IV. Other Considerations

A. Analytical Enforcement Methodology

Adequate enforcement methodology (liquid chromotography with tandem mass spectrometry (LC/MS/MS)) is available to enforce the tolerance expression.

B. International Residue Limits

In making its tolerance decisions, EPA seeks to harmonize U.S. tolerances with international standards whenever possible, consistent with U.S. food safety standards and agricultural practices. EPA considers the international maximum residue limits (MRLs) established by the Codex Alimentarius Commission (Codex), as required by FFDCA section 408(b)(4). The Codex Alimentarius is a joint United Nations Food and Agriculture Organization/World Health Organization food standards program, and it is recognized as an international food safety standards-setting organization in trade agreements to which the United States is a party. EPA may establish a tolerance that is different from a Codex MRL; however, FFDCA section 408(b)(4) requires that EPA explain the reasons for departing from the Codex level.

The Codex has not established MRLs for valifenalate in or on the relevant commodities.

C. Response to Comments

The EPA received several comments during the two 30-day comment periods following the publication of the two notices of filing. All the comments were anonymous public comments. Four comments raised issues related to pesticides, while the remainder raised issues unrelated to pesticides, and thus unrelated to this rulemaking. Of the four comments related to pesticides, one expressed concern about farmworker health, which is not an issue relevant to the assessment of the safety of the tolerances under the FFDCA. The three remaining comments expressed general concern about the potential of pesticide residues in food, although none provided any substantive information to take into consideration in EPA's safety assessment. The FFDCA authorizes EPA to establish tolerances that permit certain levels of pesticide residues in or on food when the Agency can determine that such residues are safe. EPA has made that determination for the tolerances subject to this action; commenters provided no information relevant to that conclusion.Start Printed Page 31218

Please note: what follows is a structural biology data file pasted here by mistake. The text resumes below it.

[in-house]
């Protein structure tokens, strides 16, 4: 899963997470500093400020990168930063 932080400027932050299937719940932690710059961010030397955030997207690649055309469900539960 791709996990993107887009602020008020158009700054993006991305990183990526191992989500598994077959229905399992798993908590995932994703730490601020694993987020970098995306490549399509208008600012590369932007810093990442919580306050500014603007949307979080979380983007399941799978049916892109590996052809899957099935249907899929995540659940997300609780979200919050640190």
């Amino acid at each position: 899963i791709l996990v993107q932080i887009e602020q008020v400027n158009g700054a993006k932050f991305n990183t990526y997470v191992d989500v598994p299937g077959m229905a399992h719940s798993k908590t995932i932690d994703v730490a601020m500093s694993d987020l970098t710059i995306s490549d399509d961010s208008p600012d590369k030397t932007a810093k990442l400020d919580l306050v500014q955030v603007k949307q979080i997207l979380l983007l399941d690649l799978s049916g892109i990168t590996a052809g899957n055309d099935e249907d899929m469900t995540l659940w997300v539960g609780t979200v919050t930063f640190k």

D. Revisions to Petitioned-For Tolerances

based on available residue data and using the OECD tolerance calculation procedure, EPA is establishing tolerance values for several commodities that vary slightly from what the petition requested. In addition, EPA has determined based on available data that the tolerance requested for tomato, wet peel is not necessary as residues will be covered by the fruiting vegetables crop group tolerance. Finally, EPA is establishing a separate tolerance for grape, raisin, and for potato, granules/flakes because the application of processing factors indicates that residues are likely to concentrate in these processed commodities of the raw agricultural commodities on which valifenalate will be used.

V. Conclusion

Therefore, tolerances are established for residues of valifenalate in or on celery at 5 ppm; grape at 5 ppm; grape, raisin at 6 ppm; potato at 0.04 ppm; potato, granules/flakes at 0.09 ppm; vegetable, bulb, group 3-07 at 0.6 ppm; vegetable, cucurbit, group 9 at 0.3 ppm; vegetable, fruiting, group 8-10 at 1 ppm.

VI. Statutory and Executive Order Reviews

This action establishes tolerances under FFDCA section 408(d) in response to a petition submitted to the Agency. The Office of Management and Budget (OMB) has exempted these types of actions from review under Executive Order 12866, entitled “Regulatory Planning and Review” (58 FR 51735, October 4, 1993). Because this action has been exempted from review under Executive Order 12866, this action is not subject to Executive Order 13211, entitled “Actions Concerning Regulations That Significantly Affect Energy Supply, Distribution, or Use” (66 FR 28355, May 22, 2001) or Executive Order 13045, entitled “Protection of Children from Environmental Health Risks and Safety Risks” (62 FR 19885, April 23, 1997), nor is it considered a regulatory action under Executive Order 13771, entitled “Reducing Regulations and Controlling Regulatory Costs” (82 FR 9339, February 3, 2017). This action does not contain any information collections subject to OMB approval under the Paperwork Reduction Act (PRA) (44 U.S.C. 3501 et seq.), nor does it require any special considerations under Executive Order 12898, entitled “Federal Actions to Address Environmental Justice in Minority Populations and Low-Income Populations” (59 FR 7629, February 16, 1994).